Times change: economic factors to consider in the coming year

MacKay & Company recently had the pleasure of co-sponsoring Heavy Duty Aftermarket Dialogue (HDAD). In addition to presenting the outlook for the trucking economy in 2019, the MacKay & Company team had the chance to chat with many of the other attendees about current and prospective conditions. The HDAD program, which included panel discussions covering industry conditions from several different perspectives ranging from the C-suite to the shop floor that benefited everyone in the audience.


The economic portion of MacKay & Company’s presentation, centered on Truckable Economic Activity (TEA), our proprietary measure of industry conditions, was well-received even though - or perhaps because - it contained a cautionary note about what to expect in 2019.

The presentation described 2019 as being a challenging year for the industry. This is for two reasons.  

The first reason is, based on what is known to date, TEA was running at a 5 percent year-over-year pace during the second half of 2018. It will likely be difficult to sustain that pace into 2019.  

The second reason was a cluster of issues centering on tariffs, related to the volume of freight and to the use of trucks. Depending on how quickly the several government sources used to analyze these questions get back into regular circulation, the MacKay & Company team will know how much the following has affected the trucking economy.

>Food exports

Food exports, which account for about 10 percent of total exports, surged in the second quarter of 2018. This surge occurred immediately after the Chinese government announced a tariff on U.S. soybeans, as buyers sought to get their goods on the water before the tariff went into effect. Volumes trailed off in the second half of the year. We don’t yet know by how much soybean production might be curtailed in 2019 if farmers think they will be facing a permanent loss of demand.

>Non-automotive consumer goods

Meanwhile, non-automotive consumer goods, which is the technical term for pretty much everything found in a big-box retailer, moved ahead smartly during 2018, paced by rising demand. But tariffs also played a role as retailers sought to get goods, some of which they would have purchased in 2019, into the country before U.S. tariffs went into effect. Several observers have drawn a parallel to the events surrounding Y2K, where pre-buying of computer equipment in 1999 caused a slump in demand in 2000.  This, in turn, added to other sources of instability, all of which culminated in the 2001 recession.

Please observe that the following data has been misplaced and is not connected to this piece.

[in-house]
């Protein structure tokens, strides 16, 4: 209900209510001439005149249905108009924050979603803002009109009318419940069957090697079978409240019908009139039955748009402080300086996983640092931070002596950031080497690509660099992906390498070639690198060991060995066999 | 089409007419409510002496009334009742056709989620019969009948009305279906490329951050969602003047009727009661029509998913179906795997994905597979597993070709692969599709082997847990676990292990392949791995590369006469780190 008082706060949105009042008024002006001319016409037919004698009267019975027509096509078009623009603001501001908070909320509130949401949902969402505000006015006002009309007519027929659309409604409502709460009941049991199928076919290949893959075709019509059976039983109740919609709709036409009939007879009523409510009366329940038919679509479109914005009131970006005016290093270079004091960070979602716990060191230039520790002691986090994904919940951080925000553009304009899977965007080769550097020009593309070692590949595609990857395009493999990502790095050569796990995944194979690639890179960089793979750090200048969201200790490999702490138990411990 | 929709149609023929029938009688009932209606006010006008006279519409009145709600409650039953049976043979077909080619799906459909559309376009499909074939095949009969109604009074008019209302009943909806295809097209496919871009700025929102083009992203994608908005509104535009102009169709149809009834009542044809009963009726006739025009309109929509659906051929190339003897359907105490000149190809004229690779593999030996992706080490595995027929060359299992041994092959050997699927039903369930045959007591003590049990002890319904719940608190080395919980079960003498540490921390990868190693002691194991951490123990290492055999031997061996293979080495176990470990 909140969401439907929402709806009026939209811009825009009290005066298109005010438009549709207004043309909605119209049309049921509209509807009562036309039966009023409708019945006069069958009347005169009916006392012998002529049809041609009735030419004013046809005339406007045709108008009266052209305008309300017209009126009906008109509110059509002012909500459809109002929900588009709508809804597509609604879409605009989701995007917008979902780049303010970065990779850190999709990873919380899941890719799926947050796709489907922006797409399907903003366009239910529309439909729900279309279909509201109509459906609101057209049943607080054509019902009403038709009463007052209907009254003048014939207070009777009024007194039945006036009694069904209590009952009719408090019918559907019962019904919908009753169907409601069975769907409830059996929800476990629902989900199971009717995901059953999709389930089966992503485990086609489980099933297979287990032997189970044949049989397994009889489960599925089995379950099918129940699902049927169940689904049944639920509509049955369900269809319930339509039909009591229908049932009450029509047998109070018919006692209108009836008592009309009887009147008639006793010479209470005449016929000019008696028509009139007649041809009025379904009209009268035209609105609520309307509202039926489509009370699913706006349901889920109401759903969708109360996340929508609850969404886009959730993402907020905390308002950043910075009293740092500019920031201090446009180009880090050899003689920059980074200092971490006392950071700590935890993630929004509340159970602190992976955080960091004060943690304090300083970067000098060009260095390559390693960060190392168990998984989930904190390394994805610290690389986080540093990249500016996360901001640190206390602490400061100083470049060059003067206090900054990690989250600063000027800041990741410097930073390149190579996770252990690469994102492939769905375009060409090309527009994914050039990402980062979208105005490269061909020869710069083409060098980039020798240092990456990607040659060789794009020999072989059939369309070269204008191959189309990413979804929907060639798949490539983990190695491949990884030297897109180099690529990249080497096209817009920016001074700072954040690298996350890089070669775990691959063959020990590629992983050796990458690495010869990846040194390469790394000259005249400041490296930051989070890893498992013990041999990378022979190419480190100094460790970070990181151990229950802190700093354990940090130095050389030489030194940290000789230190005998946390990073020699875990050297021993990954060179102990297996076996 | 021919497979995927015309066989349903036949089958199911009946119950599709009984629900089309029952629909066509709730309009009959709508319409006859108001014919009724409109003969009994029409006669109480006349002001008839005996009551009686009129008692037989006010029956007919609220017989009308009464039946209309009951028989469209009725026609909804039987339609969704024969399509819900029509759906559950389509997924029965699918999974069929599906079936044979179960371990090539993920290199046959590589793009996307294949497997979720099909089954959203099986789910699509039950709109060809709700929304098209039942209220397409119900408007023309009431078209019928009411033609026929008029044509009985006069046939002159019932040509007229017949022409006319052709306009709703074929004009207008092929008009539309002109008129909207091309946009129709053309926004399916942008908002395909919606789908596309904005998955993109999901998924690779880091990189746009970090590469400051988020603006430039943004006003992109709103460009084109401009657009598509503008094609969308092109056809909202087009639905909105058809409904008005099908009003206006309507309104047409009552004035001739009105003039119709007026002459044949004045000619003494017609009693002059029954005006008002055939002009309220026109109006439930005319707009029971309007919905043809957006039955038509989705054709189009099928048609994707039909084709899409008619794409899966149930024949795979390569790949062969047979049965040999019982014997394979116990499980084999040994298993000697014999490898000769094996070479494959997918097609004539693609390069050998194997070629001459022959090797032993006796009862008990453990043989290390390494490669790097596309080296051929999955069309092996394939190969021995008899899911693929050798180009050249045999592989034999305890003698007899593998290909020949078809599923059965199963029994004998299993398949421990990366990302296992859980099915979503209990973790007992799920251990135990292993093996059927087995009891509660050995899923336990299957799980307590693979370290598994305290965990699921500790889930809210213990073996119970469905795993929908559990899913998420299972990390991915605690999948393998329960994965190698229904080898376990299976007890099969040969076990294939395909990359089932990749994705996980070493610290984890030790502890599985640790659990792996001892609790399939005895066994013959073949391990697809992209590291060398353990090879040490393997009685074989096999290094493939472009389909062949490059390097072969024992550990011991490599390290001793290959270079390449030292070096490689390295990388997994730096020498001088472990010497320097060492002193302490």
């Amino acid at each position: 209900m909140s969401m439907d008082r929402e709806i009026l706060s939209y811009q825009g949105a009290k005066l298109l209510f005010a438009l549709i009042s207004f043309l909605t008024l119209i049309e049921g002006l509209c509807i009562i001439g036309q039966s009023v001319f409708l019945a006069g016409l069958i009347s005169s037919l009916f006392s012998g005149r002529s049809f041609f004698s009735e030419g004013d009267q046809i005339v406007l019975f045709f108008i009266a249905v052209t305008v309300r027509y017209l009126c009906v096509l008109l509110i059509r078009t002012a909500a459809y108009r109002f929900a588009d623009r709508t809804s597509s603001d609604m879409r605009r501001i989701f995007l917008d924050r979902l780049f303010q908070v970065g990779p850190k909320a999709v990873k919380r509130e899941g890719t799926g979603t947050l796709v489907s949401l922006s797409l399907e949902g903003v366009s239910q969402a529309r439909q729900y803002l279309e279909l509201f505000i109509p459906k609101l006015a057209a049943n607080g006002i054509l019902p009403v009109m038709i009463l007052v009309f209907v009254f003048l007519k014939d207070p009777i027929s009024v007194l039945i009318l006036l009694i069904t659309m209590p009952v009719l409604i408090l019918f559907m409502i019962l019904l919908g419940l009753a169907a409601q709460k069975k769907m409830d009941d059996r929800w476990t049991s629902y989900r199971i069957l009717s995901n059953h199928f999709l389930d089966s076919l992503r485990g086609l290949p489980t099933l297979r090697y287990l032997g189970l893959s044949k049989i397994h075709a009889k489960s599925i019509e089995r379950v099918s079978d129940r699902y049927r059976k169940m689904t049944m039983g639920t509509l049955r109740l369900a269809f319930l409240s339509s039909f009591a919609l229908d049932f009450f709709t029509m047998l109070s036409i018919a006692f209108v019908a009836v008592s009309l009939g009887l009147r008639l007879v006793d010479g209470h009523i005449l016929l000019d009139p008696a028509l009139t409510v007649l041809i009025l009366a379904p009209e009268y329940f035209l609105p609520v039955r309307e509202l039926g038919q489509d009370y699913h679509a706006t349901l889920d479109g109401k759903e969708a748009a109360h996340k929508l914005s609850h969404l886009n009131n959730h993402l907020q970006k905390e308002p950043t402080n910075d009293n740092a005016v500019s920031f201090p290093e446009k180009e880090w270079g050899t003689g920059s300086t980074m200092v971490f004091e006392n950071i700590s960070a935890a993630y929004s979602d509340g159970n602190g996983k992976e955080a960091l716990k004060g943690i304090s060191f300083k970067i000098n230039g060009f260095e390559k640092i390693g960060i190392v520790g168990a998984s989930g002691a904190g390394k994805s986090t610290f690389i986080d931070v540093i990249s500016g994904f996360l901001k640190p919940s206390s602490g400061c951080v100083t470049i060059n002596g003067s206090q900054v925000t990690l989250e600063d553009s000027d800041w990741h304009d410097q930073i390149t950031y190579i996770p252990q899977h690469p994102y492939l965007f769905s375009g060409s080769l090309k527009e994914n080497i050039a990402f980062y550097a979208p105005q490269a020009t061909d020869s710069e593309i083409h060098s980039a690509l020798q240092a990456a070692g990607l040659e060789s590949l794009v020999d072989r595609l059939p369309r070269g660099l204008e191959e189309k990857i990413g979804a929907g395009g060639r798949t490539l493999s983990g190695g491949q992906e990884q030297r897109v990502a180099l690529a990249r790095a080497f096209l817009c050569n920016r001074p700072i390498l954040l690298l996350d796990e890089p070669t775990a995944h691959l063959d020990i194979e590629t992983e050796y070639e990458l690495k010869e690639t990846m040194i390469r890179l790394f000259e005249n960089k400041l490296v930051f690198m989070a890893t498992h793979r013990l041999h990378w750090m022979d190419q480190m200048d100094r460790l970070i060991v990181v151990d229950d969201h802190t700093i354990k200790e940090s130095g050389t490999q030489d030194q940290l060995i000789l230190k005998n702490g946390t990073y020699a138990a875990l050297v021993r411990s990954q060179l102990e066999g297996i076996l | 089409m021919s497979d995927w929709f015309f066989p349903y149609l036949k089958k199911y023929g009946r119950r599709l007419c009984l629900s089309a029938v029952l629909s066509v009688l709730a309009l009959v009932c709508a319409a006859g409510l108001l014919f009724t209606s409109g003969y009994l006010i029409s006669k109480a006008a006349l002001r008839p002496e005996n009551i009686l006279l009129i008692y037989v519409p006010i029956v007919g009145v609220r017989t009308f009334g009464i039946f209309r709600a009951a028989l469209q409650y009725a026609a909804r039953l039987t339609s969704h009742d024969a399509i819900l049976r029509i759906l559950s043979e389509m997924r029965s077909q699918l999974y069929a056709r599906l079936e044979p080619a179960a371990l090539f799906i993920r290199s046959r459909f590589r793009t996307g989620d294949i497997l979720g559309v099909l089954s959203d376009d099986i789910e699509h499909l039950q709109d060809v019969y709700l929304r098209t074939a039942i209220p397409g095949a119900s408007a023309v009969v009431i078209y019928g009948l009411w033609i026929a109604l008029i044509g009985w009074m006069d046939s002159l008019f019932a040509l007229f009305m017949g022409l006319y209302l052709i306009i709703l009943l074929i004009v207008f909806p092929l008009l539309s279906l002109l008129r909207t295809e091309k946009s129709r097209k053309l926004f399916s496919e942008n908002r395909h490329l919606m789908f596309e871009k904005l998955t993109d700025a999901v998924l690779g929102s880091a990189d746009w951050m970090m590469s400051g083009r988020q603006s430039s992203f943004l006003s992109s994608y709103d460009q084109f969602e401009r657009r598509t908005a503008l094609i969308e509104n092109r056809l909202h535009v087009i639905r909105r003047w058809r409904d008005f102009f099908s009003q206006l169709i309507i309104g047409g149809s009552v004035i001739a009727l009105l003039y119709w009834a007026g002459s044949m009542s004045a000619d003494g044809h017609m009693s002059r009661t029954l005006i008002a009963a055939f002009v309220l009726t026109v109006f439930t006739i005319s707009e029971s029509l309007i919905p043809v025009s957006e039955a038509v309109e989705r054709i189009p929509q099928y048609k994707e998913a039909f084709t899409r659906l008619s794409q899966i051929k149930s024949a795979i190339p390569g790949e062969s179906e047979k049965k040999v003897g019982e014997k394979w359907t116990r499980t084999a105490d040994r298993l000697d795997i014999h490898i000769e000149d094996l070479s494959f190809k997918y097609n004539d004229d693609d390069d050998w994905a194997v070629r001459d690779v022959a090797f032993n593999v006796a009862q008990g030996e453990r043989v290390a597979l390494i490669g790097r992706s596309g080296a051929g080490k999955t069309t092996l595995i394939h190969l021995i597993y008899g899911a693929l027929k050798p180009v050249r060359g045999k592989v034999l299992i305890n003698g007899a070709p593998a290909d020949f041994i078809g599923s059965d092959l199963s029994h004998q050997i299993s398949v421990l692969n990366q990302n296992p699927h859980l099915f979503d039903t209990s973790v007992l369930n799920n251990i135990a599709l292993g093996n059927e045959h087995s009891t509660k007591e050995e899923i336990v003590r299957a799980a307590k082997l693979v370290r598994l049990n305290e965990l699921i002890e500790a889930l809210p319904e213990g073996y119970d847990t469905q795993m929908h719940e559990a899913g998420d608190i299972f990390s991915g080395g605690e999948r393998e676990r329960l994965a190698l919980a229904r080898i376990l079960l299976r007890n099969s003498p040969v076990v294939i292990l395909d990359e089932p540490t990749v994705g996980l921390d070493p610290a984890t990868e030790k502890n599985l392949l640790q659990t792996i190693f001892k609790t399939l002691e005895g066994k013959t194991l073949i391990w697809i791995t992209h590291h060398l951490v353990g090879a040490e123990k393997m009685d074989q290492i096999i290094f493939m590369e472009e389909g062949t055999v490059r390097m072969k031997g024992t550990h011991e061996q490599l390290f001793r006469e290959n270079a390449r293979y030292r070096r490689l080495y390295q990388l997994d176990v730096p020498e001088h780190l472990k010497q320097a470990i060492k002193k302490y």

>High rate of capacity utilization 

Turning to truck use, the rate of capacity utilization was high throughout 2018 even as new vehicles were added to the fleet. The high rate of capacity utilization was also reflected in rising freight rates and a change in the dynamic between shippers and transportation providers.  

Shippers began to provide amenities for drivers, as well as assistance in loading and unloading, along with concerted efforts to reduce dwell times in an effort to secure reliable and well-priced service.  

>Addressing employee needs

At the same time that transportation companies were enjoying some measure of pricing power, they were also facing cost pressures associated with staffing, training and retaining the employees needed to put trucks on the road and keep them there. The growing use of non-wage compensation such as performance bonuses, tuition reimbursement, special training and expanded fringe benefits were mentioned as ways trucking firms are trying to address their staffing needs.

>Parts distribution

Another hot topic, eCommerce, was especially interesting to watch as an outsider. Parts users had their stories to tell, as did the parts manufacturers and the parts distributors. The only thing they seemed to be able to agree upon was that the parts business today is nothing like the parts business of old. Another aspect of that discussion was the effects of eCommerce on the demand for trucks and truck drivers.

One of the parts distributors told the story of being hit from all sides. He faced competition from the internet on the prices he could charge for parts. He faced competition from the local supermarket for delivery drivers who were being hired to drive for their new eCommerce shopping service. He faced competition for warehouse personnel from a new Amazon distribution center that went up not far from his location, and which was offering starting pay above his current scale.

While 2019 will be challenging year, it will hardly be the first year this industry has been challenged. The participants at HDAD seemed prepared, and even eager, to meet those challenges. We expect you are too.

With a long career managing portfolios and coordinating domestic economic forecasting programs, Bob Dieli began RDLB, Inc. in 2001. In this role, Dieli serves as an advisor to many firms in truck, consulting and financial services sector. He is also an economist with MacKay & Company.